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Should urban foxes be excluded – United Kingdom?

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  1. Urban fox
  2. The problems that the urban fox causes in the UK and the need for exclusion
  3. Disadvantages of foxes
  4. Deterring foxes from residential areas
  5. Aspects of the economic and social growth in Britain and how it is affecting the urban fox habitat
  6. Conclusion

Foxes are wild animals that scavenge in the urban areas and have over the years adapted to the city environment. They have broad adaptability, are widely distributed and can live in diverse habitats. They usually move in a huge pack in search of food in places where resources are scattered. They can take one day to occupy an area after being eliminated in densely populated urban settings. Thus, it is impossible to create an area that foxes will not infiltrate and expand. Since they are omnivorous, they can easily adapt to any food available. Their diet consists of insects, earthworms, small mammals, birds and foods provided by residents. They breed once per year with an average litter of five cubs.

However, they have a high mortality rate where most die 14 months after birth. The major causes of death are winter, car accidents, bacterial and viral infection and fights with other foxes (Bynum 2004). Majority of urban residents have interacted freely with these animals by allowing them into their compounds and feeding them. As a result, they have lost their fear of human beings and can even enter into people's houses (Gehrt et al. 2010). The essay explores the menace caused by the urban foxes and how to control them. It also discusses the effect of economic and social changes on the fox habitat in urban areas.

[...] On the contrary, their supporters see them as a constant reminder of the wilderness that was teeming with animals before it became a city of concrete structures. In reality, children are more susceptible to be attacked by domestic dogs and other urban pets then by foxes. The new breeds of foxes are many in number and have disregarded human boundaries. The bold ones invade people's homes in search of food and shelter. Due to their overabundance, the urban environment is unable to cater for their food (Downer 2014). Urban foxes are considered dirty, criminal, violent and inadaptable to city life. [...]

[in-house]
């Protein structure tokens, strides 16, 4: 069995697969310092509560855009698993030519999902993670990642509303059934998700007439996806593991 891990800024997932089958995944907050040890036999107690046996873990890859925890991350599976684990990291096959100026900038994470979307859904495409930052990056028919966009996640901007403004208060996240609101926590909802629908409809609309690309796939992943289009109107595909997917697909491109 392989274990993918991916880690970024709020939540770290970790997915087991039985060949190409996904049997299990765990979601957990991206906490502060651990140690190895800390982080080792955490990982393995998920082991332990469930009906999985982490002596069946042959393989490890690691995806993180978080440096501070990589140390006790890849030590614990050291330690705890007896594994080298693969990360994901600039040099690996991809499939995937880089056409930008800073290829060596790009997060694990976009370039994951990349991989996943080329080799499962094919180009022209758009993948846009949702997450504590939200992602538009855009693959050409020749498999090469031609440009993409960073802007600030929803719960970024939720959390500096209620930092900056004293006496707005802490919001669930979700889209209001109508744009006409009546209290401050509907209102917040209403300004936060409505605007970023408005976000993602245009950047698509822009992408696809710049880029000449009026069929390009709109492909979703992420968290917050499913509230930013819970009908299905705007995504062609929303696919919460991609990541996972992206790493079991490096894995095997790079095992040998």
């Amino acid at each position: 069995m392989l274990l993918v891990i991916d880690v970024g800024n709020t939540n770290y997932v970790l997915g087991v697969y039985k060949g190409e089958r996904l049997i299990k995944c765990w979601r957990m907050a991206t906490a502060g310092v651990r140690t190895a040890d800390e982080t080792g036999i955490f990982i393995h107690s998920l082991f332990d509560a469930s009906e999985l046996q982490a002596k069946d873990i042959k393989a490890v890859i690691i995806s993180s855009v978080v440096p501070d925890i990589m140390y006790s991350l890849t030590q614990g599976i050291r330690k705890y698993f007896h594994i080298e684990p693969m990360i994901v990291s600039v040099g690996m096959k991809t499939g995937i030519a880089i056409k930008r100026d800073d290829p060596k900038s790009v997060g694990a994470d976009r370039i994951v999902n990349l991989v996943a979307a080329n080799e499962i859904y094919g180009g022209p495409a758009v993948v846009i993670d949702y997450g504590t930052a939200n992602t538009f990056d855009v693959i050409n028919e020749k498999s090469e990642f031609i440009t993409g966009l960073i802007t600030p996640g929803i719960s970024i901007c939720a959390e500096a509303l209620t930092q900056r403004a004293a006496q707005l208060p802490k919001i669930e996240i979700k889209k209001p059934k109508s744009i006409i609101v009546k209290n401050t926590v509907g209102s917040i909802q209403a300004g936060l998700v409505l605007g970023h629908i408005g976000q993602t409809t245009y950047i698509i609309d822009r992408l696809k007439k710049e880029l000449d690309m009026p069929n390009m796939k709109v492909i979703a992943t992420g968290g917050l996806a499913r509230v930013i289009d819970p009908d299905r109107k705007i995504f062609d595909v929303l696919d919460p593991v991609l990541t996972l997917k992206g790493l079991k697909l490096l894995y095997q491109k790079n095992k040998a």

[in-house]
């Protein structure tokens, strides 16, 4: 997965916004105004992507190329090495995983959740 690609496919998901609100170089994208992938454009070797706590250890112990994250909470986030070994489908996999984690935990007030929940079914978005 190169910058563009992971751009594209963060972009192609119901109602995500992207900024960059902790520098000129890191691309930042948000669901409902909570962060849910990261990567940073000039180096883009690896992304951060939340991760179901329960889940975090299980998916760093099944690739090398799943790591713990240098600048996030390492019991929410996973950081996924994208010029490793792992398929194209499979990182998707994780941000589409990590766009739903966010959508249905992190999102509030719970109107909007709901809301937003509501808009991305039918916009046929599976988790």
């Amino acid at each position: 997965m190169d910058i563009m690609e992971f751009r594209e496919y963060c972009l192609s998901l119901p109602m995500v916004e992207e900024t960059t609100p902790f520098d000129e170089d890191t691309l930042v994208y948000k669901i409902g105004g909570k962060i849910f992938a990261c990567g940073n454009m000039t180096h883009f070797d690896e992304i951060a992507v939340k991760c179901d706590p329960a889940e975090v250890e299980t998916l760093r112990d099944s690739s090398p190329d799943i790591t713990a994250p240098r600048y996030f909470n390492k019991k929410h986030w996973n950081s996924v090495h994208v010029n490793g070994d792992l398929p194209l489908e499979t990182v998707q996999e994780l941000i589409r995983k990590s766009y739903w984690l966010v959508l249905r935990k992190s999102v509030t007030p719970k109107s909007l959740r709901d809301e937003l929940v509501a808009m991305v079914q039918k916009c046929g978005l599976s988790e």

[...] Nevertheless, trapped animals cause disturbance in the area due to the protracted screams they make until they are collected. After catching the foxes, it is illegal to relocate them for it is considered as cruelty toward the animals. They are required to be shot dead. Animal rights activists are opposed to trapping of foxes in open public spaces (Wandsworth Council 2007). Fencing is a safe method of deterring foxes from entering homes. Secure fences should be built at least 45cm in the ground, two meters high with a 30 cm overhead at the top. [...]


[...] They usually leave their scent behind preventing other foxes from occupying the vacant area (Rushton et al. 2006). Deterring foxes from residential areas If foxes have become a menace in the home compound they can be deterred by: Avoid putting bird or pest food on the ground and instead use bird feeders. Food scraps should not be left outside at any time. Compost heaps should be covered for they are rich breeding areas for insects that attract foxes. Fertilizers such as bone meal should be avoided fro their smell attract foxes. [...]


[...] W., Boitani, L., Dinerstein, E., Fritz, H., & Wrangham, R. (January 01, 2013). Conserving large mammals: Are they a special case?. 277-312. [...]


[...] Majority of foxes live on wild birds, rabbits, beetles, and carrion. They are useful in reducing the menace of rats and mice. There is little human-fox conflict, since foxes sometimes interact freely with humans and in most occasions poses no physical threat to them. Complaints of property damage or harm to domestic pets are few, residents sympathizes with them. Lastly, the fox is regarded as one of the most popular mammal in Britain and few people would wish to have it excluded from urban areas. [...]

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